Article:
Veronica Herrera, assistant professor of political science at the University of Connecticut, will present "Water and Politics: Clientelism and Reform in Urban Mexico," from 10-11:30 a.m. on Tuesday, April 18.
The Federal Energy Regulatory Commission’s Role in the Transition to a Low-Carbon
The electricity sector is in a period of rapid change. It is being transformed by the growth of domestic natural gas and its increased use for electric generation, the rapid progress of renewable technologies, and the response to environmental requirements and goals, especially related to climate change. In addition, smart grid technology is allowing customers to interact with the grid in unprecedented ways, paving the way for more demand response and distributed technologies.
Do Fairness vs. Effectiveness Tradeoffs Influence Public Support for Pollution Reduction? The "Odd-Even" Road Space Rationing Rule in India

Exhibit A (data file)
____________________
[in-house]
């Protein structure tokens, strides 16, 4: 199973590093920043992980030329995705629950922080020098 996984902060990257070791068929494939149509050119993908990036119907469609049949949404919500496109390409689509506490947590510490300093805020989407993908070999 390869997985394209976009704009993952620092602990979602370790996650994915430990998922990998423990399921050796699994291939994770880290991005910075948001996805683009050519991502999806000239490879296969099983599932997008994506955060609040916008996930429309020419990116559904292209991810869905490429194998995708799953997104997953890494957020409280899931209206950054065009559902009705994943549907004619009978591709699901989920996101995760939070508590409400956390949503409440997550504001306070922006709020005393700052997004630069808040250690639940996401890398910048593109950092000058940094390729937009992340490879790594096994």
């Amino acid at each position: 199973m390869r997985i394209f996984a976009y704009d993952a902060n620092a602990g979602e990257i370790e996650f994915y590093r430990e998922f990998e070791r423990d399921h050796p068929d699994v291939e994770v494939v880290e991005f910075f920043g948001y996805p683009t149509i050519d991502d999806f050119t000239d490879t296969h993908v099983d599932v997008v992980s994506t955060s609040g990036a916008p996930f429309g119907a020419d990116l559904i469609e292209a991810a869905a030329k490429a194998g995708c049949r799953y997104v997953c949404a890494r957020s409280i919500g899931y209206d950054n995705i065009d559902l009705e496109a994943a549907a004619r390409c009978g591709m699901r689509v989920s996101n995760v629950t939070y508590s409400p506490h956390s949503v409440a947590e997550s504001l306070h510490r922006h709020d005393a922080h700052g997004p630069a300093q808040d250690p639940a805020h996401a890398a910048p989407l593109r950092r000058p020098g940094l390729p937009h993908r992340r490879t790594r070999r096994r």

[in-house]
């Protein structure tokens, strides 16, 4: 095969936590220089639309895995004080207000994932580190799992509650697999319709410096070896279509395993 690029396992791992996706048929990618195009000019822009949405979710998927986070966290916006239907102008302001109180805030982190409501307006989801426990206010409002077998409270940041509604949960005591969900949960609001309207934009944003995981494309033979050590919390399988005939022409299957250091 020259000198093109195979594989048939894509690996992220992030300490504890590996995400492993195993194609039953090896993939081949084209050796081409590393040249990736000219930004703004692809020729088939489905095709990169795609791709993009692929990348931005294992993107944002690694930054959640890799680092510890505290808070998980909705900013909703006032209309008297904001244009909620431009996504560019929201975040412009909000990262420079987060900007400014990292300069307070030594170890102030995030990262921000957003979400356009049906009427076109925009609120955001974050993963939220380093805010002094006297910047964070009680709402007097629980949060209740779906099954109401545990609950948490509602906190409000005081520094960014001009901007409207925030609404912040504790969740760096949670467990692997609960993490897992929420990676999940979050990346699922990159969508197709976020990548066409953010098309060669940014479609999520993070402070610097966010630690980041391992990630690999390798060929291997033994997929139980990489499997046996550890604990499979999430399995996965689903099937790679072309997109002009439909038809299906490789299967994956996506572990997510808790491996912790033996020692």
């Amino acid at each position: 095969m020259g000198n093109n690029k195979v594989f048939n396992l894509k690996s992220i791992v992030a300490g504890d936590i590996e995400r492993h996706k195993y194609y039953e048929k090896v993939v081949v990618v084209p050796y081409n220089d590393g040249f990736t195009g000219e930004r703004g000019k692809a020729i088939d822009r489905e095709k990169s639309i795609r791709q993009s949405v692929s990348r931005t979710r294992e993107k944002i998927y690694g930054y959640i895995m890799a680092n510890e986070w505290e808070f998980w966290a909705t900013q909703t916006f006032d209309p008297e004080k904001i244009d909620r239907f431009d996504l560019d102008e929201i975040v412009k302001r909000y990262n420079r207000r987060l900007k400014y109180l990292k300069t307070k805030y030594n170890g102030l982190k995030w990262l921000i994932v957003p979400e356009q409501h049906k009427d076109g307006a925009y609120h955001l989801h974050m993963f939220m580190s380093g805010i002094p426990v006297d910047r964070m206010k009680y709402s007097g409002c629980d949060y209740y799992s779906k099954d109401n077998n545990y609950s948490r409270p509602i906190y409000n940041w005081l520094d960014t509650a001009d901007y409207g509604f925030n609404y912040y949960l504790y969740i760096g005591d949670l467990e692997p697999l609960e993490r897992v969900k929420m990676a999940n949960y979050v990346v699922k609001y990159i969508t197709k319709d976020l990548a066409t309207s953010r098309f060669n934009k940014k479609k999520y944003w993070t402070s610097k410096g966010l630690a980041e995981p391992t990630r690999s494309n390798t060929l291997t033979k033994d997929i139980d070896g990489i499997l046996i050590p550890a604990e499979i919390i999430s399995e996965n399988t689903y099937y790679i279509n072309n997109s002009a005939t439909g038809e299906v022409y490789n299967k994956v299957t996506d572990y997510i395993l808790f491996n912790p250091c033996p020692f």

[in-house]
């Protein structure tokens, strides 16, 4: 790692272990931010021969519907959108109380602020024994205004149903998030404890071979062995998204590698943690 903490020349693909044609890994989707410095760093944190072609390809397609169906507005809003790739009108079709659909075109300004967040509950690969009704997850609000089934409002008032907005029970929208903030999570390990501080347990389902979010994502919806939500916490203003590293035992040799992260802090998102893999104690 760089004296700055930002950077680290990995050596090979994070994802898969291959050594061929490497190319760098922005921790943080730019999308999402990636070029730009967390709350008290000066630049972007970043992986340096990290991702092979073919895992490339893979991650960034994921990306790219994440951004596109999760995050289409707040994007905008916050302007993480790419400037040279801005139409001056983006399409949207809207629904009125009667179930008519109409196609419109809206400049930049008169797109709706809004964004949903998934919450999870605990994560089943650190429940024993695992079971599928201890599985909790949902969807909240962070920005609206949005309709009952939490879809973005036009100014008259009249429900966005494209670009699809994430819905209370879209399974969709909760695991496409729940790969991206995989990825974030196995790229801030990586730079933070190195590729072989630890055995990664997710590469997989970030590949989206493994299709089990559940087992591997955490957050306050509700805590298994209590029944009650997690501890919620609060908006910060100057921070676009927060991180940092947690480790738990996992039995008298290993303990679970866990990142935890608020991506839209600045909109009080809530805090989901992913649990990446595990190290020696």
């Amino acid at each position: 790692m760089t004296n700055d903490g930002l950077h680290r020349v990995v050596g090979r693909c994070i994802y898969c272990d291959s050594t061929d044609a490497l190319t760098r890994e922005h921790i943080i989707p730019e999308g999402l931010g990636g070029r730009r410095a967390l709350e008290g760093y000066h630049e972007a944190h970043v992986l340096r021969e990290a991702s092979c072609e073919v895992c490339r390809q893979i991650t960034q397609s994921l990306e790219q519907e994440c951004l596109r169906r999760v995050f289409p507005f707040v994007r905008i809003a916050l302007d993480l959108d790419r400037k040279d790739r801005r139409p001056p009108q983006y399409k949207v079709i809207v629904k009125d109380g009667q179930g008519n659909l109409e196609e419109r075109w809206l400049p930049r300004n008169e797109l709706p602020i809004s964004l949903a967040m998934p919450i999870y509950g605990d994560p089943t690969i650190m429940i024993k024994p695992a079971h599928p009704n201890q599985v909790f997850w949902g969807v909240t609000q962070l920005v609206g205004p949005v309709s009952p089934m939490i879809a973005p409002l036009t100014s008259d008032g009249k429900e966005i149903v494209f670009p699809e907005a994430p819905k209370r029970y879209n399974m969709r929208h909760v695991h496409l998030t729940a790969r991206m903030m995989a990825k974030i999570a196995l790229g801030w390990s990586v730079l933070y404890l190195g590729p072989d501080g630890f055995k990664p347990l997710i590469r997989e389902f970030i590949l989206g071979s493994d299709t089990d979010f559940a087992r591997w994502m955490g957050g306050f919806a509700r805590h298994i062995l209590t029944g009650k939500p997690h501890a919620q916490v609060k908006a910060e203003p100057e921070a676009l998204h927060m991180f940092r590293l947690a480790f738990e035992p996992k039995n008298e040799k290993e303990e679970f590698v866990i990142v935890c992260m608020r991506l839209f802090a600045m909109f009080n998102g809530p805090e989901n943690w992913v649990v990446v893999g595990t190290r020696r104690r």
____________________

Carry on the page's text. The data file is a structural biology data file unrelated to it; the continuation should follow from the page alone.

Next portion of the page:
Aseem Prakash, professor in the Department of Political Science at the University of Washington, will present "Do Fairness vs. Effectiveness Tradeoffs Influence Public Support for Pollution Reduction? The "Odd-Even" Road Space Rationing Rule in India," 10-11:30 a.m. Friday, March 24.
Assessing the Long-Term Impacts of International Aid for Forests
Daniel C. Miller, assistant professor of natural resources and environmental sciences at the University of Illinois at Urbana-Champaign, will present “Assessing the Long-Term Impacts of International Aid for Forests” on Friday, March 10, 10:30-11:30 a.m. in Environment Hall 2102.
Ancient Instincts: Implications for Water Policy in the 21st Century
Dale Whittington, a professor at the University of North Carolina at Chapel Hill will present "Ancient Instincts: Implications for Water Policy in the 21st Century" on Friday, November 18 from 10-11:30 a.m. in LSRC A156.
Since 1986 Whittington has worked for the World Bank and other international agencies on the development and application of techniques for estimating the economic value of environmental resources in developing countries, with a particular focus on water and sanitation and vaccine policy issues.